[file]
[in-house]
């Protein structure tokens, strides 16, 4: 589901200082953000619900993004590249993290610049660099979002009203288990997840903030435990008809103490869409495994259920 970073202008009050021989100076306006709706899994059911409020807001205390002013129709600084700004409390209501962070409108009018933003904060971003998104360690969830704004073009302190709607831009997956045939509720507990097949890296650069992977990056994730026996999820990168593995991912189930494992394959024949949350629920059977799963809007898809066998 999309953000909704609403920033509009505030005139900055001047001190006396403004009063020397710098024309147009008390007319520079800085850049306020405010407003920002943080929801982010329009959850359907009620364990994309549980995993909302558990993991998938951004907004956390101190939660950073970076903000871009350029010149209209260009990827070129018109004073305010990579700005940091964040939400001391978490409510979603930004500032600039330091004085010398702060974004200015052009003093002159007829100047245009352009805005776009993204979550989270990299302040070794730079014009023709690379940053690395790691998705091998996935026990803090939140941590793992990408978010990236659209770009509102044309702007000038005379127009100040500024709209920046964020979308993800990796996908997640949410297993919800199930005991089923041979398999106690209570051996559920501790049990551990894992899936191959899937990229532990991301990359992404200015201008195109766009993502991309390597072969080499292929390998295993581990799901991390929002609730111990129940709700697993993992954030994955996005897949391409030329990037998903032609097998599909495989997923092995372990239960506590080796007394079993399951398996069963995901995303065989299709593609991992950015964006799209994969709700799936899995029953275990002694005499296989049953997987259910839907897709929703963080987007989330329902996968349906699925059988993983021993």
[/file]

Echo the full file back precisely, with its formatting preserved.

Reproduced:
[in-house]
């Protein structure tokens, strides 16, 4: 589901200082953000619900993004590249993290610049660099979002009203288990997840903030435990008809103490869409495994259920 970073202008009050021989100076306006709706899994059911409020807001205390002013129709600084700004409390209501962070409108009018933003904060971003998104360690969830704004073009302190709607831009997956045939509720507990097949890296650069992977990056994730026996999820990168593995991912189930494992394959024949949350629920059977799963809007898809066998 999309953000909704609403920033509009505030005139900055001047001190006396403004009063020397710098024309147009008390007319520079800085850049306020405010407003920002943080929801982010329009959850359907009620364990994309549980995993909302558990993991998938951004907004956390101190939660950073970076903000871009350029010149209209260009990827070129018109004073305010990579700005940091964040939400001391978490409510979603930004500032600039330091004085010398702060974004200015052009003093002159007829100047245009352009805005776009993204979550989270990299302040070794730079014009023709690379940053690395790691998705091998996935026990803090939140941590793992990408978010990236659209770009509102044309702007000038005379127009100040500024709209920046964020979308993800990796996908997640949410297993919800199930005991089923041979398999106690209570051996559920501790049990551990894992899936191959899937990229532990991301990359992404200015201008195109766009993502991309390597072969080499292929390998295993581990799901991390929002609730111990129940709700697993993992954030994955996005897949391409030329990037998903032609097998599909495989997923092995372990239960506590080796007394079993399951398996069963995901995303065989299709593609991992950015964006799209994969709700799936899995029953275990002694005499296989049953997987259910839907897709929703963080987007989330329902996968349906699925059988993983021993």